What is a Child Life specialist & why does my family need one?
What it takes to evaluate a child’s needs at a pediatric hospital.
When I first moved to Fort Worth from Chicago, it felt like I was asked at least once a day, “What brought you here?” My quick response that I moved to work at Cook Children’s surprised many, perhaps because it seems that if you work in health care, you can work anywhere. There is truth to that to a certain extent, but as a child life specialist, something told me Cook Children’s was where I needed to be.
When I came to work here, I was in an as-needed position that required me to work anywhere and everywhere in patient care. One morning I was working in outpatient surgery when, to my surprise, an anesthesiologist asked me to help walk his patient back to the operating room due to high anxiety. What was even more surprising was when a second anesthesiologist made the same request just a few minutes later. I was in the middle of trying to make a decision about whose patient to help when the second doctor let me know he would wait for me to bring his patient back. Anyone in child life can tell you how huge that is; the recognition that the services provided by child life are so vital that they are worth waiting for, even in the fast-paced world of surgery.
Though to an outsider our work may look like many of the things that people innocuously comment (you have the best job ever; all you do is play all day; I wish I got paid to blow bubbles and play on an iPad), it is important to clarify that in all things a child life specialist does, there is a therapeutic value. I remember when I was a student in child life and my preceptor was referred to as a “glorified babysitter.” Though it may have stung her to hear that, it sparked an important conversation about what child life specialists aren’t, and more importantly, what they are.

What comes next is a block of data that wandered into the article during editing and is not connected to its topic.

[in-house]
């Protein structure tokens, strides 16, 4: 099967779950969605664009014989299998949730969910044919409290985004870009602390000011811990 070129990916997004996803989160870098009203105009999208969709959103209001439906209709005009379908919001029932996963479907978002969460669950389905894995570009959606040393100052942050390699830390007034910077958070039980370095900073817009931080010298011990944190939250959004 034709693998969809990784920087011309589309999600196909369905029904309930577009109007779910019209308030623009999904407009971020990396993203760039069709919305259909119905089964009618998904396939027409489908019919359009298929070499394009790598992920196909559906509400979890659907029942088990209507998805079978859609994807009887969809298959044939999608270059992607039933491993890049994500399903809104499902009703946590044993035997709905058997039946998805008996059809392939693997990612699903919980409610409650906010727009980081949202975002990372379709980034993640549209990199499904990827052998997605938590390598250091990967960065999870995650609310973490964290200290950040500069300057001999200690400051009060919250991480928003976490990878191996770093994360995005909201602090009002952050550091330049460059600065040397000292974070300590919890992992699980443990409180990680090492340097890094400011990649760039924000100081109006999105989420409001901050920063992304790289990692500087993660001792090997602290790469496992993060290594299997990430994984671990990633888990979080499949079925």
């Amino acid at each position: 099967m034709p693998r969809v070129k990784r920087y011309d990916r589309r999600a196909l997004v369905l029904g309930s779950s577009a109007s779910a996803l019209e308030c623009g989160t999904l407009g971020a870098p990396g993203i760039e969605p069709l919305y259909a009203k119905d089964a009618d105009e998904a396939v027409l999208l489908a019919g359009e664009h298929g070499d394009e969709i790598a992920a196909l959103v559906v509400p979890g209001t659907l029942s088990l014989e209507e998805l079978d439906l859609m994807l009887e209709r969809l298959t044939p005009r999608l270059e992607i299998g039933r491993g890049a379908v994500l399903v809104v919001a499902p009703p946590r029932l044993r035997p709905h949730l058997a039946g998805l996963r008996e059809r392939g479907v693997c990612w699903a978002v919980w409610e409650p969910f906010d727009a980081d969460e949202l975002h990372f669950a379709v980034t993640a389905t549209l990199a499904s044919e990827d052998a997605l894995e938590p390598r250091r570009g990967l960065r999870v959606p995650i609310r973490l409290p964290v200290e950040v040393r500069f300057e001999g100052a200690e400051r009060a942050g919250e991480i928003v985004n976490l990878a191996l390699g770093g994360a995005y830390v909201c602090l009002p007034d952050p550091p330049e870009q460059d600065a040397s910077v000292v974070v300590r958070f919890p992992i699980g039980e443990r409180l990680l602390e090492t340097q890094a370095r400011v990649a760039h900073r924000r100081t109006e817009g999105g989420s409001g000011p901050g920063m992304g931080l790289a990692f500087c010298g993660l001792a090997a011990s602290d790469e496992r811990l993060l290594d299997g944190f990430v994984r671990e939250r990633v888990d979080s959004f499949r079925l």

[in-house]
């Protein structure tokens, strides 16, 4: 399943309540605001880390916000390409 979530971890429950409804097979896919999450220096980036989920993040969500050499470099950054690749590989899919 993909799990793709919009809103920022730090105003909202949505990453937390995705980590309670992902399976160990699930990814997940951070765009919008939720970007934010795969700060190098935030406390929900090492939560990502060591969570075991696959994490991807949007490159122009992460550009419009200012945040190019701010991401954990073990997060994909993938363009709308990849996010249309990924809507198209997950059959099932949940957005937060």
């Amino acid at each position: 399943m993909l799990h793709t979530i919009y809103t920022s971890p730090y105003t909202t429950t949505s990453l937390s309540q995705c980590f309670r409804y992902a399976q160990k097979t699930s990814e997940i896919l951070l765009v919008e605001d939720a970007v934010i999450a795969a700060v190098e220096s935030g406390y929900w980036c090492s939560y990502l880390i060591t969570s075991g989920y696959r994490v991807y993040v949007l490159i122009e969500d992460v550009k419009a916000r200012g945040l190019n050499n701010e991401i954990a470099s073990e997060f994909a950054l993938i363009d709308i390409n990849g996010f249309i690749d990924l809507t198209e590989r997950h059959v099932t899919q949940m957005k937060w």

Child life specialists are educated in child and human development; they have at least a bachelor’s degree, and in many cases, a master’s. They complete a semester of practicum, a 480-hour highly selective clinical internship, and must demonstrate theoretical and practical knowledge to pass a certification exam. Once certified, they are required to maintain certification by participating in professional development and continuing education. The knowledge gained on the way to becoming a certified child life specialist is used to build therapeutic relationships that help patients and their families master the health care experience.
With a child life specialist on the health care team, patients gain an understanding of their diagnosis and treatment in a way that meets their needs. The patient’s specialist may use medical dolls, messy activities and other forms of play to help the patient and any siblings clearly understand what they are going through. It is the work of child life specialists to assess the patient’s development, needs, and psychosocial goals. They then help to equip the whole family with knowledge and coping skills; they normalize a very abnormal environment, and perhaps most importantly, they make sure that kids have every possible opportunity to still be kids while they are here.
And yes, child life specialists do have the best job ever.
About the author
Kizzy Marco is the Child Life Zone Program Coordinator at Cook Children's and the primary handler of Ralph Lauren, a therapy dog at Cook Children's. Cook Children's Child Life specialists work with kids and families to make their visit to the medical center easier and more comfortable.